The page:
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17 October, 2002

Unwanted CDs

There's a story at cnn.com about a campaign to collect one million AOL CDs, and ship them back to AOL's headquarters.

The (poor quality) photo to the left is my unused CD collection. Most of them are stored on a 48-inch metal rod. You can also see a few piles in the foreground which don't fit on the rod. My estimate: 2,250 CDs. The CDs in the photo weigh in at about 46 pounds, so one million of these suckers would tip the scales at more than 20,000  pounds.

In my collection, the majority are old CDs from MSDN and TechNet, but it also includes hundreds of AOL CDs -- I usually snag a handful every time I go to the post office.

I have no idea what I will do with these, but I'm too far into it to stop now. One option is to insert a string of lights through the holes and make a lamp, but the technicalities have so far eluded me. Any suggestions?

Posted on 17 October, 2002

The Japanese Version of Ellen Feiss?

BoingBoing linked to Apple's Japanese site, which features QuickTime versions of their "switch" TV ads. These appear to be very similar to the America ads, For example, compare the American Ellen Feiss ad with this Japanese ad. I can't understand Japanese, but the two seem to share some common elements. One key difference: The Japanese girl doesn't appear to be stoned.

  • More for Ellen Feiss fans
  • And here's a great parody (Flash) at macboy.com, featuring Bill Gates

Posted on 17 October, 2002

Dave Coursey on Microsoft Works

ZDNet's Dave Coursey devoted his space today to discussing Microsoft Works. The man pretty much summarizes what I've been saying for years: For the vast majority of users (maybe 80%), MS Works is a perfectly satisfactory alternative to Microsoft Office. And, unlike Microsoft Office, it is reasonably priced (Dave quotes $84).

Fact is, most people who use MS Office don't have a clue as to what it's all about. I suspect that the majority use only Word (and Word is also part of MS Works). They tend to use a few features, and simply never bother to learn what it can really do.

The responses to Dave's article are predictable, and fall into two categories: Those who accuse him of being a shill for Microsoft, and those who sing the praises of other low-priced alternatives (notably, Open Office and WordPerfect Suite).

Posted on 17 October, 2002

Did You Make Your $1.24 Contribution to Microsoft?

Yesterday, Microsoft announced earnings for the quarter ending September 30. Two facts:

  • Microsoft Q1 revenues: $7.75 billion
  • World population: 6.25 billion

That works out to about $1.24 for every man, woman, and child on earth. I didn't buy any Microsoft products last quarter, so I guess I owe them.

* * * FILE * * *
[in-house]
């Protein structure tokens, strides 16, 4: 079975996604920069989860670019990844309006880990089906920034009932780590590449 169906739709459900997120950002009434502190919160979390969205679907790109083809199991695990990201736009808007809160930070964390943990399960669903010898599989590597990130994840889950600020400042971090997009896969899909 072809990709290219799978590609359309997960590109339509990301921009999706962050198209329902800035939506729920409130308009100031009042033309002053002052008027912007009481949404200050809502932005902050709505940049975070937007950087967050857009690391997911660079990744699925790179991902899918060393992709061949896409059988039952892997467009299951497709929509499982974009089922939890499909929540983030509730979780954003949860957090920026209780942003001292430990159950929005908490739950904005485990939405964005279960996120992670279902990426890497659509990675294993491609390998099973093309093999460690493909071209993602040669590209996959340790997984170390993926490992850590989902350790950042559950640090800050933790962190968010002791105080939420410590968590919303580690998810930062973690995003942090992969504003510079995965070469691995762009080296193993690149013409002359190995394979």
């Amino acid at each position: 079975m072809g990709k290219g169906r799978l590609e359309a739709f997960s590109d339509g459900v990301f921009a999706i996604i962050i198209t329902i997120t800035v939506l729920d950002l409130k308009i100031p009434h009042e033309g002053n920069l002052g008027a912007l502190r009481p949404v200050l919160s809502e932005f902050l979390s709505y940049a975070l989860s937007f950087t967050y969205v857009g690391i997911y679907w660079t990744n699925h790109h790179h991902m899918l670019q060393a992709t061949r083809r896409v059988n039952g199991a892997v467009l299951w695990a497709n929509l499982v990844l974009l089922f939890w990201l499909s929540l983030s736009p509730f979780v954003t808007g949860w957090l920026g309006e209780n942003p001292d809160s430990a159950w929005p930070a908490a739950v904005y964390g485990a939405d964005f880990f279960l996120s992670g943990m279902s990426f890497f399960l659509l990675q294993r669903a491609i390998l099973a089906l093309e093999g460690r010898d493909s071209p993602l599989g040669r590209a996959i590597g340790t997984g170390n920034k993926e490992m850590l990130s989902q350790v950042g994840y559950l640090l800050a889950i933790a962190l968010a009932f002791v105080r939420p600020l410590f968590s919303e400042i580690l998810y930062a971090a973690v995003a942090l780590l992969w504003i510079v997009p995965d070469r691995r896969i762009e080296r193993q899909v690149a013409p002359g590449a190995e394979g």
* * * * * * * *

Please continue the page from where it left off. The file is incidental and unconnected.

Posted on 17 October, 2002

A Bloated Excel File from MS

Microsoft's web site has a link to an Excel workbook that contains summary financial data for the last quarter. Just for grins, I downloaded it and took a look. All of the formulas have been converted to values. But, oddly, the workbook also contains more than 150 defined names, most of which either contain links to other documents on various servers at Microsoft, or contain errors. It also has dozens of unused custom styles.

Deleting the extraneous stuff reduced the file size by about 20%. Not a big deal, but I think these guys should spend a few minutes to clean up the files they make available to the public. It sets a good example for the rest of us.

Posted on 17 October, 2002

Two New Excel On-line Articles

This week, two of my Excel articles were published. Well, not really published. They were posted on the Web:

Posted on 17 October, 2002

An EZ Way to Try Linux

I've been a Windows guy all of my life. I've been curious about Linux, but never got around to installing it. Ron Martell, a fellow MS MVP, turned me on to a cool (but huge) download that gave me the opportunity.

It's called Knoppix Linux, and you can download a 720-Meg ISO image here. It's important to understand that the CD you create is bootable (installation not required), and it will make no changes to your hard drive. So it's a perfect way to try Linux if you don't have a spare system.

It took me about an hour to download it, and about six minutes to burn it to a CD. Then I popped it into a CD-ROM drive and re-booted. It was configured automatically, and I was up and running in a matter of minutes. The only manual intervention required at start-up was to specify the language (it defaults to German).

The GUI is much like Windows XP, so I felt pretty much at home. I was amazed to discover how much software is crammed on the CD: KOffice, Open Office, games, multimedia apps, editors, etc. etc. Apparently, the software is decompressed on-the-fly onto a RAM disk (which it creates). I spent about two hours playing around. Overall, I was very impressed.

If you have any interest in Linux (and a fast Net connection), give it a try.

Posted on 17 October, 2002